Mushrooms may be the answer to the Plastic Pollution

The discovery of plastic eating mushrooms, an Amazonian fungus called Pestalotiopsis Microspora, might offer a solution to plastic pollution. Every year enough plastic is thrown away to circle the earth four times. Ending up in landfills and oceans, polyurethane (PU) based plastics take 500-1000 years to degrade – but there is hope that we might not have to wait that long.  

Diver posts video showing current of plastic in Indonesian ocean

Diver posts video showing current of plastic in Indonesian ocean. Source: YouTube

Previously known in Argentina and Japan to cause leaf spot on common ivy and shrubs, a team of Yale student researchers visiting the Yasuni National Forest in the Amazon first noticed that this particular fungus can survive solely on polyurethane in an anaerobic environment. The combination of these two factors resulted in the hypothesis that it is possible to use the plastic eating mushrooms deep inside landfills where little to no oxygen is present. The fungi use the polyurethane as a carbon source enabling them to grow and degrade polyurethane at the same time.

Pestalotiopsis microspora

Pestalotiopsis microspora

The researchers at Yale have been hard at work testing this theory by growing large amounts of the mushrooms to isolate their digestive enzymes. The liquid enzymes are then applied to large quantities of plastic to begin their breakdown.

Mushroom eating Polyurethane

C – PU film recovered being eaten mushroom after three weeks. D- PU film being eaten by mushroom after for two weeks

So why no action?

While there have been plenty of encouraging trials at university level there seems to be no progress or support in the commercial world. This is a clear opportunity for those interested in helping to save the planet from plastic suffocation to look further into the technical aspects of this and start an enterprise that can be both commercially viable world changing.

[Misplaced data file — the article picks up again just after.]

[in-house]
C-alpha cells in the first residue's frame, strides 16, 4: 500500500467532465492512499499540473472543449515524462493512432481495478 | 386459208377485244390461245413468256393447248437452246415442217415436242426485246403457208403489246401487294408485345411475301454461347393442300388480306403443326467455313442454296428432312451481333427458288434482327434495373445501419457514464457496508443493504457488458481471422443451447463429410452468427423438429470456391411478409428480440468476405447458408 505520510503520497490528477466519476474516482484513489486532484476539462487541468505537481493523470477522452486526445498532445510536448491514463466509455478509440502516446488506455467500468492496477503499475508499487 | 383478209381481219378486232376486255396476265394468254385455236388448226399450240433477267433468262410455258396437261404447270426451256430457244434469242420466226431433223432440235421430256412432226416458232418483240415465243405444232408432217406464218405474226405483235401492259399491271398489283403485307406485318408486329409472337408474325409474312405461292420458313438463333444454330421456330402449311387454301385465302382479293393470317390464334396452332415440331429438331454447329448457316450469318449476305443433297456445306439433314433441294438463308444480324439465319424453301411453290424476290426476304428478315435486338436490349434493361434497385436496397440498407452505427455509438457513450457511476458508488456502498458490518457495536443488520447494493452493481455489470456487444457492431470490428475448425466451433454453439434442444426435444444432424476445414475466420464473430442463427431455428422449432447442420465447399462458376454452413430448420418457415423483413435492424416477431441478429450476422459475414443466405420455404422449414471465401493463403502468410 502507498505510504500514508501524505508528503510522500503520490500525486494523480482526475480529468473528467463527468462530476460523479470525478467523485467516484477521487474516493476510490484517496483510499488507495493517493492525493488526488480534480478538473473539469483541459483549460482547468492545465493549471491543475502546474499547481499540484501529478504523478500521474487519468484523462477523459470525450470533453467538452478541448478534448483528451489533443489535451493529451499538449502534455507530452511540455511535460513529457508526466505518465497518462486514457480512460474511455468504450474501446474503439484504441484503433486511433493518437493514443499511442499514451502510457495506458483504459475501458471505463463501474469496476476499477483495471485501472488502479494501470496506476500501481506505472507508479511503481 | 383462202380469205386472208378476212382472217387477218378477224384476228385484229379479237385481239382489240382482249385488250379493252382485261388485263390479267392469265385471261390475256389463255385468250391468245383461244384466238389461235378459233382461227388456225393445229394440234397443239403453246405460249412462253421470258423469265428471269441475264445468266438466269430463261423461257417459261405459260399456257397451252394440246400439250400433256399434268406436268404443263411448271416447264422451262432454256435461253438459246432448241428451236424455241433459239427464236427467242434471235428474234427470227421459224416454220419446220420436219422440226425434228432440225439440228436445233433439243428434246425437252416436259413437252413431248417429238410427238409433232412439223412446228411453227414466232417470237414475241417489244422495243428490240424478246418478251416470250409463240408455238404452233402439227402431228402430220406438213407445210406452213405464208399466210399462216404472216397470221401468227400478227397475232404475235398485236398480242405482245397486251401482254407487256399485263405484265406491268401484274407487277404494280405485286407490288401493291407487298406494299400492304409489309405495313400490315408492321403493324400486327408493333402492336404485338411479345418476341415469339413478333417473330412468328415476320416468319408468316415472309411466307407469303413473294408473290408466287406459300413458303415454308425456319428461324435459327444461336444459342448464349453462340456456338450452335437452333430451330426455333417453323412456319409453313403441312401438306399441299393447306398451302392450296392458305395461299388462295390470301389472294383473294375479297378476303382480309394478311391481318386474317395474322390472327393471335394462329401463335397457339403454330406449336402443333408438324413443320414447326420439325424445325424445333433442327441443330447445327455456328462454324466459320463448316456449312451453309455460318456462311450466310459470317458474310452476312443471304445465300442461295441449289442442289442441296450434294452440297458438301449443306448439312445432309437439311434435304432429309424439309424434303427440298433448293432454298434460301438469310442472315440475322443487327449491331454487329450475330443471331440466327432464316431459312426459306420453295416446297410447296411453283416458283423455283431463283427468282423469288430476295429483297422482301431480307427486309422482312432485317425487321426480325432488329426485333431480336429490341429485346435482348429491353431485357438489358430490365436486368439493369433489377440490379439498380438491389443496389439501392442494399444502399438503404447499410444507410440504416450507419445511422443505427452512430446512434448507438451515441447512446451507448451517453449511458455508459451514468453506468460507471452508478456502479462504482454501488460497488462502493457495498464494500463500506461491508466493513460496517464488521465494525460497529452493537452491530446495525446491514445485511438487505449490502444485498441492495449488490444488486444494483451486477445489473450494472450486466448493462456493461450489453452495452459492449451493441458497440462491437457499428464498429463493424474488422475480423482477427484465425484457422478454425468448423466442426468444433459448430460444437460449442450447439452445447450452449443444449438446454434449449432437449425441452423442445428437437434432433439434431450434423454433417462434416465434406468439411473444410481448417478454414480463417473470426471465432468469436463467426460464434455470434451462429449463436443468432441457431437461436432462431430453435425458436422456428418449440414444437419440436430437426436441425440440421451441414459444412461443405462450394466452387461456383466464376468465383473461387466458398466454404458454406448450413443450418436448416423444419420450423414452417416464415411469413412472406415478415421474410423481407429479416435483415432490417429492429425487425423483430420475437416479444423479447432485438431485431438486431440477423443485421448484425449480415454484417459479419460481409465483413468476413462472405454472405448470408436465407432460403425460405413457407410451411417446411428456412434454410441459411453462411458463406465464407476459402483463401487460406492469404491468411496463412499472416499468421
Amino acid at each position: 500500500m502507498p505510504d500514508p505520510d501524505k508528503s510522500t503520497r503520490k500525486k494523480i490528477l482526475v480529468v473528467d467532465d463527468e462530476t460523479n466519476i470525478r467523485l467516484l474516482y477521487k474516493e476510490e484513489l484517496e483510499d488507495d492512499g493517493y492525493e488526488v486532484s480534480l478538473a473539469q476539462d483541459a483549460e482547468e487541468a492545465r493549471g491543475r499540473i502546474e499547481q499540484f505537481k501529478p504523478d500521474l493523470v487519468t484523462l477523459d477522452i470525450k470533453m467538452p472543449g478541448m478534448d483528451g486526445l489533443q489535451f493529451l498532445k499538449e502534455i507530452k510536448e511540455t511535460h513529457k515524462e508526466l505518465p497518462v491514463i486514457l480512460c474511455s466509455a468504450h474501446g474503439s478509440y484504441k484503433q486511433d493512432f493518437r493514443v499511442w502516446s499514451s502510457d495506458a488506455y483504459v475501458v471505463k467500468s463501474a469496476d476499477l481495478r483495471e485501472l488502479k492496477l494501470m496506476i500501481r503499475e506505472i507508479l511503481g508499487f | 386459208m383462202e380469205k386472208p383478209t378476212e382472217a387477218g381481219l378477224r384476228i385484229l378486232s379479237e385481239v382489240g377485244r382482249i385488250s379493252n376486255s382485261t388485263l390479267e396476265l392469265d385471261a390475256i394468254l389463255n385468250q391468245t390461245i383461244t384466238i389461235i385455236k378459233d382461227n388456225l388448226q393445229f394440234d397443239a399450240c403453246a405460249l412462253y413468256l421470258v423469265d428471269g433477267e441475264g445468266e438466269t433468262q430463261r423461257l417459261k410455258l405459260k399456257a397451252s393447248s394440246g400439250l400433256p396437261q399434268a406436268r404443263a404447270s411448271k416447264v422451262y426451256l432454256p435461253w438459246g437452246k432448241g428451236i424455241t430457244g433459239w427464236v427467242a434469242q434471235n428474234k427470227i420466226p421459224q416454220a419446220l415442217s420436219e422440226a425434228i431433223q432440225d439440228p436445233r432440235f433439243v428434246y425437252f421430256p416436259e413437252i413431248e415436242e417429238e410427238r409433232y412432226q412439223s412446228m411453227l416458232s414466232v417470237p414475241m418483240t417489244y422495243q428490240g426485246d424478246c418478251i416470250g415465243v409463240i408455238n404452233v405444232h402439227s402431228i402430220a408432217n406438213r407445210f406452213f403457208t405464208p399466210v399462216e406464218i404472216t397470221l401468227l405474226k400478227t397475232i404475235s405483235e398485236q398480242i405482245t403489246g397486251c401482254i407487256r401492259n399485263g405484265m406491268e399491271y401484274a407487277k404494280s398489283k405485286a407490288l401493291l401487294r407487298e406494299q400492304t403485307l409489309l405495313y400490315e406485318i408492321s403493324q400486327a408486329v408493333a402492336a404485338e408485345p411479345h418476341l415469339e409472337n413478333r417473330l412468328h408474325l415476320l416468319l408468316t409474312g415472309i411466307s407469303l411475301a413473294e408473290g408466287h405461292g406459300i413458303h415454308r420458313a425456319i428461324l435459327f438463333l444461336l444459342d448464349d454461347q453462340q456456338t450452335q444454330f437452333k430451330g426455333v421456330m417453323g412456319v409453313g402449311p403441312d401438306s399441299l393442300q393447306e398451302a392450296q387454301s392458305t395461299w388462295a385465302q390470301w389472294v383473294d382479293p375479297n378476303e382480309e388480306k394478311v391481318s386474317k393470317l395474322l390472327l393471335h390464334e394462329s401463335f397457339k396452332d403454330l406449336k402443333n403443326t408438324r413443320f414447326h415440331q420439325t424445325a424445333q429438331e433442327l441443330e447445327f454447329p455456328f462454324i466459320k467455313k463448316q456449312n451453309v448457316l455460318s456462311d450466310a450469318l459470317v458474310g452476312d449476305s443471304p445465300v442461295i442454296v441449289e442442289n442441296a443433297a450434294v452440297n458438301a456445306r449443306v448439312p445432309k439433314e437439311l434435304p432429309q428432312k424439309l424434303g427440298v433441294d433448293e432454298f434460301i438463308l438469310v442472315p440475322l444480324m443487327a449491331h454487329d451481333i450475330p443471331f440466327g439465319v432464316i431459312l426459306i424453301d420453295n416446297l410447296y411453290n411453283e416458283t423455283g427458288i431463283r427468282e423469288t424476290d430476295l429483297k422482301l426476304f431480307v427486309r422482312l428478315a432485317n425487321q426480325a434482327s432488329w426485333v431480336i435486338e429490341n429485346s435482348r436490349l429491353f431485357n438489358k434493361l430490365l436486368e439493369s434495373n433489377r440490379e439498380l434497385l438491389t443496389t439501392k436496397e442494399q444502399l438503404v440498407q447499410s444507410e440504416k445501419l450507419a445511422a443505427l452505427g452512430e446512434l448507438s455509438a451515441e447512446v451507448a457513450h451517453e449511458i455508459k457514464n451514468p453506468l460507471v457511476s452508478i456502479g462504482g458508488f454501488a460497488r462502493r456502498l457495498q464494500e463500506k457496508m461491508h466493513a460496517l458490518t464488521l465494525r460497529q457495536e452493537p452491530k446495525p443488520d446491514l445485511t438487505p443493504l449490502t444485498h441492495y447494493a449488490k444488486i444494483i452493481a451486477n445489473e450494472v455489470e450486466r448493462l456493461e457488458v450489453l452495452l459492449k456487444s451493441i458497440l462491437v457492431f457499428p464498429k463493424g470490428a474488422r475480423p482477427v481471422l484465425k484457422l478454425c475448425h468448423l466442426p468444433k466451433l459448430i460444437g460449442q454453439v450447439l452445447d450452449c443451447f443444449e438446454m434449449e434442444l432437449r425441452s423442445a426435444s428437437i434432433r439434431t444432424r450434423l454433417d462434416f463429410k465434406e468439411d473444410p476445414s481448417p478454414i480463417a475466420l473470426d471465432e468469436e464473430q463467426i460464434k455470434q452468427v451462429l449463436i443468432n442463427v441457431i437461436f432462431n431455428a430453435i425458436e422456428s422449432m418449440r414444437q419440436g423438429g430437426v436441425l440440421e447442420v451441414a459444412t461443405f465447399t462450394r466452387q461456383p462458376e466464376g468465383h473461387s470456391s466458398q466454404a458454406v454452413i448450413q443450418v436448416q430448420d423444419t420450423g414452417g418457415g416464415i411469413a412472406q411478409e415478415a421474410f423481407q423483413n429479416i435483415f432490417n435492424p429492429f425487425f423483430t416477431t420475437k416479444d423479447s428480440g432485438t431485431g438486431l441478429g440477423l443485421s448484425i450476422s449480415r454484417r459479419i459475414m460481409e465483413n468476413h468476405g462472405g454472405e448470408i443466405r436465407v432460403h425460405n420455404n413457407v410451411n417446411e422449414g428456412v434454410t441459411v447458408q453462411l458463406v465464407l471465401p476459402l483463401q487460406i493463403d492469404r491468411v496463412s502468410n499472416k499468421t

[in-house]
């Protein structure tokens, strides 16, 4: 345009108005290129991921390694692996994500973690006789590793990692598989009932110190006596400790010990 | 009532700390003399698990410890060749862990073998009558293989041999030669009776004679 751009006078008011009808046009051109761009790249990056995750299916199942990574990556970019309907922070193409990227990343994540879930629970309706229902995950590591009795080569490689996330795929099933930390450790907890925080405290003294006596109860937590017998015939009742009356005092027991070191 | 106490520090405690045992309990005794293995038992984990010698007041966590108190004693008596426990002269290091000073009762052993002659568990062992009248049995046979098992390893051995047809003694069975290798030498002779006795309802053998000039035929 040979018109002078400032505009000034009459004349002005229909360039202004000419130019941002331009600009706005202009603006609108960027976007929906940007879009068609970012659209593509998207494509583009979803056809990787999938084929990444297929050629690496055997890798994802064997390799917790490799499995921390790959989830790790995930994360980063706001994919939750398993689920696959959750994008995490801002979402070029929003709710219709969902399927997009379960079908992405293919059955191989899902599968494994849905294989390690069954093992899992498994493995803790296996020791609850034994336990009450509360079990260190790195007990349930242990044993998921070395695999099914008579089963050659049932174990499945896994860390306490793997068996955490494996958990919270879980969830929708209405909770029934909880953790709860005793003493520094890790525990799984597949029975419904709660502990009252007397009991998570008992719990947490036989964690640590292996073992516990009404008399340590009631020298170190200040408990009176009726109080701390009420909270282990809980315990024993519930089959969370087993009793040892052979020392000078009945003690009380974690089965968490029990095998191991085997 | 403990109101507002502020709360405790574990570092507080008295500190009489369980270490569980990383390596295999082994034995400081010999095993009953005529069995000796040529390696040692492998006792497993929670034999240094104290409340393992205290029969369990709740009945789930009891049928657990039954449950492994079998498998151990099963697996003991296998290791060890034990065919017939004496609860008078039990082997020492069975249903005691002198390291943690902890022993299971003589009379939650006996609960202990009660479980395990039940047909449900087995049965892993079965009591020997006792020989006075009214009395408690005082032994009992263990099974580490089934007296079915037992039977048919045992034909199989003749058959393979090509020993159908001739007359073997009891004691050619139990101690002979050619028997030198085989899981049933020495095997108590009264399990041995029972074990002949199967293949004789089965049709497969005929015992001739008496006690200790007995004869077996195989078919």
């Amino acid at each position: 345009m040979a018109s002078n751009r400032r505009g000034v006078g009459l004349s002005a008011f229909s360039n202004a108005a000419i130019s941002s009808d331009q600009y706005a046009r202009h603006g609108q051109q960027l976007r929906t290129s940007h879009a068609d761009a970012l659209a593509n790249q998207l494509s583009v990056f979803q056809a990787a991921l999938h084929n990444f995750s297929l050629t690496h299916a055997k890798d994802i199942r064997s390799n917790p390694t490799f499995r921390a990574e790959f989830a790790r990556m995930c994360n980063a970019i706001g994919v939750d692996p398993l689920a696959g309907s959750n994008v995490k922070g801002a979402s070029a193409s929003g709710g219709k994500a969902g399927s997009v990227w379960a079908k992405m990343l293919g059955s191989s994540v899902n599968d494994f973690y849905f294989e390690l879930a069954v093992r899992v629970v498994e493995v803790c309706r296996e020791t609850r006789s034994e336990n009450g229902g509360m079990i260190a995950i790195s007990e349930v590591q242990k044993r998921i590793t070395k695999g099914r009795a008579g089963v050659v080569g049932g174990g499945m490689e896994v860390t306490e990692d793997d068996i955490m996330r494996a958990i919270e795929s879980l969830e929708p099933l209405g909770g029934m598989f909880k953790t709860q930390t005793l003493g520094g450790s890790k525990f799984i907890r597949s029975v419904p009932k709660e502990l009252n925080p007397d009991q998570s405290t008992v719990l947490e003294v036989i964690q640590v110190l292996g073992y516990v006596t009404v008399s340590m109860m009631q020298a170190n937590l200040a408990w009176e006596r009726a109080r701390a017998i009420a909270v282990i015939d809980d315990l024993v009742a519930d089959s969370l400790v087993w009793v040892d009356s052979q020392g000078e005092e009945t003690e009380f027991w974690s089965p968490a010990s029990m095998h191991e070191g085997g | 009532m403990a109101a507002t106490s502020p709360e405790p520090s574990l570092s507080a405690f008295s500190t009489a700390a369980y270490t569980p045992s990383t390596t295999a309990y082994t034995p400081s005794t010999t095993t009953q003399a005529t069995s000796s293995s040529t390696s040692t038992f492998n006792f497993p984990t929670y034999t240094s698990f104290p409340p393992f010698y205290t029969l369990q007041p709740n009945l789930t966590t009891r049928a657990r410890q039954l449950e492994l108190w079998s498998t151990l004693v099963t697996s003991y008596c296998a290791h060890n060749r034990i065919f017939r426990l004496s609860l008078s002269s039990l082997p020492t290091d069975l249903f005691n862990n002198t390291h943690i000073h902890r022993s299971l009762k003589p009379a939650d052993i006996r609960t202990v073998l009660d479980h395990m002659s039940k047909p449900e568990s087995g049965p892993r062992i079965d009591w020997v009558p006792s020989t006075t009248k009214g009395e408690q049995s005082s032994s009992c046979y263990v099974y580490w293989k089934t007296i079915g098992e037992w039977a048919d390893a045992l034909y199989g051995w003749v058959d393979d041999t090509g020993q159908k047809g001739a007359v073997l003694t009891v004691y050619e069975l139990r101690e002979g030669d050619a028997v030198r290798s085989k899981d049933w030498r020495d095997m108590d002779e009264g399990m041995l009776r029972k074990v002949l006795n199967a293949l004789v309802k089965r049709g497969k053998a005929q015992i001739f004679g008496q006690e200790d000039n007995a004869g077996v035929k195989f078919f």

As a young company Life Cykel do not have the resources to dedicate team members to this project as we are currently flat out working mushroom leather to replace animal leather and immune boosting extracts to naturally assist the health of humans and animals. In saying that we have the technical know how to assist others in this field and would to be of assistance. If you are someone who wants to help take care of this man-made plastic disaster by using fungi to remediate plastic feel free to get in touch or refer a friend who may be that person.

Fungi Mutarium: Prototype from LIVIN Studio on Vimeo.

How can each of us take action?

  1. Use a reusable water bottle/keep cup.
  2. Carry a canvas bag for shopping.
  3. Use paper folders.
  4. No plastic cutlery or straws.
  5. Stop chewing gum (it contains plastic)
  6. Pick up litter especially near beaches, waterways and shorelines.

Other studies have proved that some fungi can degrade plastic composite such as:

Study published in Applied and Environmental Microbiology scientific Journal in July 2007. University of Manchester. Fungal Communities Associated with Degradation of Polyester Polyurethane in soil

Cosgrove, L., P. L. McGeechan, G. D. Robson, and P. S. Handley. 2007. Fungal communities associated with degradation of polyester polyurethane in soil. Appl. Environ. Microbiol. 73:5817–5824.

Crabbe, J. R., J. R. Campbell, L. Thompson, S. L. Walz, and W. W. Schultz. 1994. Biodegradation of a colloidal ester-based polyurethane by soil fungi. Int. Biodeterior. Biodegrad. 33:103–113

Darby, R. T., and A. T. Kaplan. 1968. Fungal susceptibility of polyurethanes. Appl. Microbiol. 16:900–905

Pathirana, R. A., and K. J. Seal. 1984. Studies on polyurethane deteriorating fungi. Int.  Biodeterior. Biodegrad. 20:163–168.

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